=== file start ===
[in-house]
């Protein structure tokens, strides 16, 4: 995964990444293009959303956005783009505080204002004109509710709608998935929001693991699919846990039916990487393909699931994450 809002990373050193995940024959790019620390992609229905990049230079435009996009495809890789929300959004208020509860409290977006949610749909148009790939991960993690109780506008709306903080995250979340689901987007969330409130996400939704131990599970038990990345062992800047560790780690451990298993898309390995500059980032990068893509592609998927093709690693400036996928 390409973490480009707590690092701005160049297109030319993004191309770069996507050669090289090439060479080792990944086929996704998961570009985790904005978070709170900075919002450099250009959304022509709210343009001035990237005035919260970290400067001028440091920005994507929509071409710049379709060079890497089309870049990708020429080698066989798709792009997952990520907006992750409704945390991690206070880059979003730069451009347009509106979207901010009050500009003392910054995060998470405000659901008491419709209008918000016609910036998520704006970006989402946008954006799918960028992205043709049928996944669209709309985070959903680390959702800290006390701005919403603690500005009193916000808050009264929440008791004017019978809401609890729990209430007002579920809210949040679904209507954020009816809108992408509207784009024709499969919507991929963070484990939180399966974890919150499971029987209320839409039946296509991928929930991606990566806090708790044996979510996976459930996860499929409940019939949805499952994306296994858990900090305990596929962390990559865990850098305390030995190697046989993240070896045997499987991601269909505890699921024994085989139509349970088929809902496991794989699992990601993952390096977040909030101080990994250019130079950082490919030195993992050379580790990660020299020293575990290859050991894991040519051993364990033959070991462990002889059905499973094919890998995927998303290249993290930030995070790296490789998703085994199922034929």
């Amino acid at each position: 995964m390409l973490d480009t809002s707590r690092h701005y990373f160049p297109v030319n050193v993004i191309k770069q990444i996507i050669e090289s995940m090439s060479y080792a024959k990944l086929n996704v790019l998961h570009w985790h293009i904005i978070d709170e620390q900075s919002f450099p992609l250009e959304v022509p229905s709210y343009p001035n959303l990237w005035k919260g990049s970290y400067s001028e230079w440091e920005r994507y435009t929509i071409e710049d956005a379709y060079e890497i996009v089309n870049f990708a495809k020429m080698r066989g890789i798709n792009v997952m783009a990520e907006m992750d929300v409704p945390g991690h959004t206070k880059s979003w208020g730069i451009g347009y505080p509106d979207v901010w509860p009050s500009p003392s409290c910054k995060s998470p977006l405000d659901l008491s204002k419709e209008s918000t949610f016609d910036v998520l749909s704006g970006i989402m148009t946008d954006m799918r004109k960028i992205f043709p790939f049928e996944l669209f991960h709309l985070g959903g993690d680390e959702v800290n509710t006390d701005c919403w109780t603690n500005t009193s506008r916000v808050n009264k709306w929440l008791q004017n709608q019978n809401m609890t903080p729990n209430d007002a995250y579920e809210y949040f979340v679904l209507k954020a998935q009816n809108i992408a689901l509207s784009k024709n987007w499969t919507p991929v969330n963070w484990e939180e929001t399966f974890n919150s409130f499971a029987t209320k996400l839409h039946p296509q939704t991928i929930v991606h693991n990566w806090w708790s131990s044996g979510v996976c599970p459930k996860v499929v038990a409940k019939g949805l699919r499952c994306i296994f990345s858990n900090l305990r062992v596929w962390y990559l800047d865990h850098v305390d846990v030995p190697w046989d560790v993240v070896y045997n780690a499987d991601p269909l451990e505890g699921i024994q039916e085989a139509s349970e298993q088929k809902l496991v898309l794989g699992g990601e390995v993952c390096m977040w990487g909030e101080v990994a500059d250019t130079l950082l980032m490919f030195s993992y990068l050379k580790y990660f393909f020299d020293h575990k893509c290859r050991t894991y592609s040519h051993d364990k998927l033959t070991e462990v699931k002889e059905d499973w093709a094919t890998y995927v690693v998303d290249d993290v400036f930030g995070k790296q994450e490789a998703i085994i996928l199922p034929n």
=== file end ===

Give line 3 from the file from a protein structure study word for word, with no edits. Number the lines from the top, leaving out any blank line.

């Amino acid at each position: 995964m390409l973490d480009t809002s707590r690092h701005y990373f160049p297109v030319n050193v993004i191309k770069q990444i996507i050669e090289s995940m090439s060479y080792a024959k990944l086929n996704v790019l998961h570009w985790h293009i904005i978070d709170e620390q900075s919002f450099p992609l250009e959304v022509p229905s709210y343009p001035n959303l990237w005035k919260g990049s970290y400067s001028e230079w440091e920005r994507y435009t929509i071409e710049d956005a379709y060079e890497i996009v089309n870049f990708a495809k020429m080698r066989g890789i798709n792009v997952m783009a990520e907006m992750d929300v409704p945390g991690h959004t206070k880059s979003w208020g730069i451009g347009y505080p509106d979207v901010w509860p009050s500009p003392s409290c910054k995060s998470p977006l405000d659901l008491s204002k419709e209008s918000t949610f016609d910036v998520l749909s704006g970006i989402m148009t946008d954006m799918r004109k960028i992205f043709p790939f049928e996944l669209f991960h709309l985070g959903g993690d680390e959702v800290n509710t006390d701005c919403w109780t603690n500005t009193s506008r916000v808050n009264k709306w929440l008791q004017n709608q019978n809401m609890t903080p729990n209430d007002a995250y579920e809210y949040f979340v679904l209507k954020a998935q009816n809108i992408a689901l509207s784009k024709n987007w499969t919507p991929v969330n963070w484990e939180e929001t399966f974890n919150s409130f499971a029987t209320k996400l839409h039946p296509q939704t991928i929930v991606h693991n990566w806090w708790s131990s044996g979510v996976c599970p459930k996860v499929v038990a409940k019939g949805l699919r499952c994306i296994f990345s858990n900090l305990r062992v596929w962390y990559l800047d865990h850098v305390d846990v030995p190697w046989d560790v993240v070896y045997n780690a499987d991601p269909l451990e505890g699921i024994q039916e085989a139509s349970e298993q088929k809902l496991v898309l794989g699992g990601e390995v993952c390096m977040w990487g909030e101080v990994a500059d250019t130079l950082l980032m490919f030195s993992y990068l050379k580790y990660f393909f020299d020293h575990k893509c290859r050991t894991y592609s040519h051993d364990k998927l033959t070991e462990v699931k002889e059905d499973w093709a094919t890998y995927v690693v998303d290249d993290v400036f930030g995070k790296q994450e490789a998703i085994i996928l199922p034929n």